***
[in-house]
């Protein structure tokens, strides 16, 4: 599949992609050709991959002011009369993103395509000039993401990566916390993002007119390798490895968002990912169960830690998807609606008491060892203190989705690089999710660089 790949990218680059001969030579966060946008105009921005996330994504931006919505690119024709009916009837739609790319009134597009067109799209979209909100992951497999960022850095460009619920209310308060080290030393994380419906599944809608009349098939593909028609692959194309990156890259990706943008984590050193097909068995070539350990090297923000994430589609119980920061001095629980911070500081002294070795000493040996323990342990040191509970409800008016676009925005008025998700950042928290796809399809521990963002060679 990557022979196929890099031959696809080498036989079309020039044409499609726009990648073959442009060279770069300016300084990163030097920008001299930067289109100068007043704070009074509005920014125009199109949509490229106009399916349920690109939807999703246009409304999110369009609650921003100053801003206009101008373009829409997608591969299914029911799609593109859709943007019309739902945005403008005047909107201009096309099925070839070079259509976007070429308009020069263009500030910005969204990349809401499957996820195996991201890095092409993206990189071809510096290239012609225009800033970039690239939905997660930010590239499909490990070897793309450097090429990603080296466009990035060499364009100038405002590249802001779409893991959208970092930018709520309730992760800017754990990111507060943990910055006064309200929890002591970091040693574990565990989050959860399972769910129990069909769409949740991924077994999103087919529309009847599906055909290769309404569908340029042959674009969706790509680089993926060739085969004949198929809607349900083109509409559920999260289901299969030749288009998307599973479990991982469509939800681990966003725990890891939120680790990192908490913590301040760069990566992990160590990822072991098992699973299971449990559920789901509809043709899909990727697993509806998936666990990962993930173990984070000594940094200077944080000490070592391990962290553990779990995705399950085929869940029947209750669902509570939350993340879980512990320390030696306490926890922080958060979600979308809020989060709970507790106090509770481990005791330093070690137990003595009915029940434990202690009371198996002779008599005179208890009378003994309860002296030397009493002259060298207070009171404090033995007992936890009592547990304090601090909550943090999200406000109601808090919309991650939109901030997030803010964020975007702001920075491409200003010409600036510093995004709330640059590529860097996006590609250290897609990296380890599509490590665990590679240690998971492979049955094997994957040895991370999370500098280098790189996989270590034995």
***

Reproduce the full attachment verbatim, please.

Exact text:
[in-house]
């Protein structure tokens, strides 16, 4: 599949992609050709991959002011009369993103395509000039993401990566916390993002007119390798490895968002990912169960830690998807609606008491060892203190989705690089999710660089 790949990218680059001969030579966060946008105009921005996330994504931006919505690119024709009916009837739609790319009134597009067109799209979209909100992951497999960022850095460009619920209310308060080290030393994380419906599944809608009349098939593909028609692959194309990156890259990706943008984590050193097909068995070539350990090297923000994430589609119980920061001095629980911070500081002294070795000493040996323990342990040191509970409800008016676009925005008025998700950042928290796809399809521990963002060679 990557022979196929890099031959696809080498036989079309020039044409499609726009990648073959442009060279770069300016300084990163030097920008001299930067289109100068007043704070009074509005920014125009199109949509490229106009399916349920690109939807999703246009409304999110369009609650921003100053801003206009101008373009829409997608591969299914029911799609593109859709943007019309739902945005403008005047909107201009096309099925070839070079259509976007070429308009020069263009500030910005969204990349809401499957996820195996991201890095092409993206990189071809510096290239012609225009800033970039690239939905997660930010590239499909490990070897793309450097090429990603080296466009990035060499364009100038405002590249802001779409893991959208970092930018709520309730992760800017754990990111507060943990910055006064309200929890002591970091040693574990565990989050959860399972769910129990069909769409949740991924077994999103087919529309009847599906055909290769309404569908340029042959674009969706790509680089993926060739085969004949198929809607349900083109509409559920999260289901299969030749288009998307599973479990991982469509939800681990966003725990890891939120680790990192908490913590301040760069990566992990160590990822072991098992699973299971449990559920789901509809043709899909990727697993509806998936666990990962993930173990984070000594940094200077944080000490070592391990962290553990779990995705399950085929869940029947209750669902509570939350993340879980512990320390030696306490926890922080958060979600979308809020989060709970507790106090509770481990005791330093070690137990003595009915029940434990202690009371198996002779008599005179208890009378003994309860002296030397009493002259060298207070009171404090033995007992936890009592547990304090601090909550943090999200406000109601808090919309991650939109901030997030803010964020975007702001920075491409200003010409600036510093995004709330640059590529860097996006590609250290897609990296380890599509490590665990590679240690998971492979049955094997994957040895991370999370500098280098790189996989270590034995």